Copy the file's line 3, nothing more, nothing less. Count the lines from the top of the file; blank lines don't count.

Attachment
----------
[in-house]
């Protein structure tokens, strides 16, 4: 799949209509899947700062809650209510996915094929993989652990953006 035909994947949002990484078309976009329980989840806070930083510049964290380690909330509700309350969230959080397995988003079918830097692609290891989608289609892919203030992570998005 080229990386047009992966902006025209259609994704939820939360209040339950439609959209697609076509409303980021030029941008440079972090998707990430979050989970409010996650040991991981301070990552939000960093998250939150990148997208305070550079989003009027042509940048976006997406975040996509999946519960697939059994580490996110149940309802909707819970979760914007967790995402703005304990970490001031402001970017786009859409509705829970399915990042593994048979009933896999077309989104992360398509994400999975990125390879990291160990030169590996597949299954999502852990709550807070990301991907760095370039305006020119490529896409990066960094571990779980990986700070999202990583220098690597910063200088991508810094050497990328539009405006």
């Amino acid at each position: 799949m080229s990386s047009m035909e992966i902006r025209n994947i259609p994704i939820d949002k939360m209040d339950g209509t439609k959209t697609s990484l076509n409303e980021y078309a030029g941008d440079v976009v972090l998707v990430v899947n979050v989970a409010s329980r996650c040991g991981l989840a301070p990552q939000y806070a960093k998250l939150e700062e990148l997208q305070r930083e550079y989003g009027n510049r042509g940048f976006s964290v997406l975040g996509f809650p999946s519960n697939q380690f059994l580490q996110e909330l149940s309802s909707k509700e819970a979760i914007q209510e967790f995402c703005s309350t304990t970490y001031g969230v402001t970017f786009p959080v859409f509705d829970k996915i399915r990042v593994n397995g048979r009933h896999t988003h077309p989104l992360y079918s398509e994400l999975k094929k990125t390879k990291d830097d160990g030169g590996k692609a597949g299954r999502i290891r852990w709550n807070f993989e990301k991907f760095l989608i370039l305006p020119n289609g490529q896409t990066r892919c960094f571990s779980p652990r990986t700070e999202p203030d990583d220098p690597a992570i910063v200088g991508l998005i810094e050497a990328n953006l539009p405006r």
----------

């Amino acid at each position: 799949m080229s990386s047009m035909e992966i902006r025209n994947i259609p994704i939820d949002k939360m209040d339950g209509t439609k959209t697609s990484l076509n409303e980021y078309a030029g941008d440079v976009v972090l998707v990430v899947n979050v989970a409010s329980r996650c040991g991981l989840a301070p990552q939000y806070a960093k998250l939150e700062e990148l997208q305070r930083e550079y989003g009027n510049r042509g940048f976006s964290v997406l975040g996509f809650p999946s519960n697939q380690f059994l580490q996110e909330l149940s309802s909707k509700e819970a979760i914007q209510e967790f995402c703005s309350t304990t970490y001031g969230v402001t970017f786009p959080v859409f509705d829970k996915i399915r990042v593994n397995g048979r009933h896999t988003h077309p989104l992360y079918s398509e994400l999975k094929k990125t390879k990291d830097d160990g030169g590996k692609a597949g299954r999502i290891r852990w709550n807070f993989e990301k991907f760095l989608i370039l305006p020119n289609g490529q896409t990066r892919c960094f571990s779980p652990r990986t700070e999202p203030d990583d220098p690597a992570i910063v200088g991508l998005i810094e050497a990328n953006l539009p405006r």